Improvements in Cancer Mortality in the United States

According to the National Cancer Institute, “overall cancer death rates [in the US] decreased during 2000-2014:6

  • An average of 1.8 percent per year for men
  • An average of 1.4 percent per year for women
  • An average of 1.7 percent per year for people ages 0 to 19”

Between 1990/1991 and 2009, cancer death rates decreased 24 percent in men, 16 percent in women, and 20 percent overall.7 However, cancers of the brain, liver, oral cavity and pancreas show general increases in five-year mortality compared to 1975, with variations between trends in women and men.8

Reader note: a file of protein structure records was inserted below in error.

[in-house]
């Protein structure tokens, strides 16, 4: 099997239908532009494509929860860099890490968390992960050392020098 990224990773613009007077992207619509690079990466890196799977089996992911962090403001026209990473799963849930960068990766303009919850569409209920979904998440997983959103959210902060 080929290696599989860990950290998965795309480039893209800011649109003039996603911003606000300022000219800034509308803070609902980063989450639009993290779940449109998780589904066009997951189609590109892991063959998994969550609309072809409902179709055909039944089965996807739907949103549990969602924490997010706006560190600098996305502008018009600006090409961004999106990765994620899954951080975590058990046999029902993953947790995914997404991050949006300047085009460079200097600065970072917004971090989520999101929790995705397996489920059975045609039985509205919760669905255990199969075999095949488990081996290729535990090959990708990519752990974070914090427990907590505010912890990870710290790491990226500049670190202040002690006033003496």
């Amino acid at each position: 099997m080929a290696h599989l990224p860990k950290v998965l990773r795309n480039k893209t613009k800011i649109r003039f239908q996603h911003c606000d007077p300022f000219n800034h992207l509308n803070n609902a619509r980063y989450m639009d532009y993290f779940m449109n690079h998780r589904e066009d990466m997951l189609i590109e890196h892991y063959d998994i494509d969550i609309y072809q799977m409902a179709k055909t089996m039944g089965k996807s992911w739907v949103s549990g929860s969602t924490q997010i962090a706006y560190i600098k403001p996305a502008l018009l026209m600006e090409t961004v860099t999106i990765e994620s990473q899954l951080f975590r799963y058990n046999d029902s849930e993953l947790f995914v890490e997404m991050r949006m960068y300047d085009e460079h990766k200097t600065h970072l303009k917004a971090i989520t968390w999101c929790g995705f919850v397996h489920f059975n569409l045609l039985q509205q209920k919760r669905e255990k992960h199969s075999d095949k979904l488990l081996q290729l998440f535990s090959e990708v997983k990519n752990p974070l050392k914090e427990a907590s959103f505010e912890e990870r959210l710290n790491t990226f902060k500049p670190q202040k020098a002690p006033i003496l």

The decline in lung cancer deaths has been a major driver in the overall decrease in cancer-related mortality, a trend researchers attribute to decreases in tobacco use.

Interpreting Mortality Trends

The decline in lung cancer deaths has been a major driver in the overall decrease in cancer-related mortality, a trend researchers attribute to decreases in tobacco use: “The decrease in lung cancer death rates—among men since 1990 and among women since 2002—is due to the reduction in tobacco use.”9 Improvements in treatment have not been the main contributor to progress regarding lung cancer.

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Concerns and Limitations

Conventional treatments and approaches often involve serious limitations:

Progression-free Survival

In assessing the effectiveness of cancer treatments, the outcome being measured can make a big difference in interpretation. For example, studies reporting only progression-free survival (PFS) may find effectiveness, yet many patients do not perceive much benefit.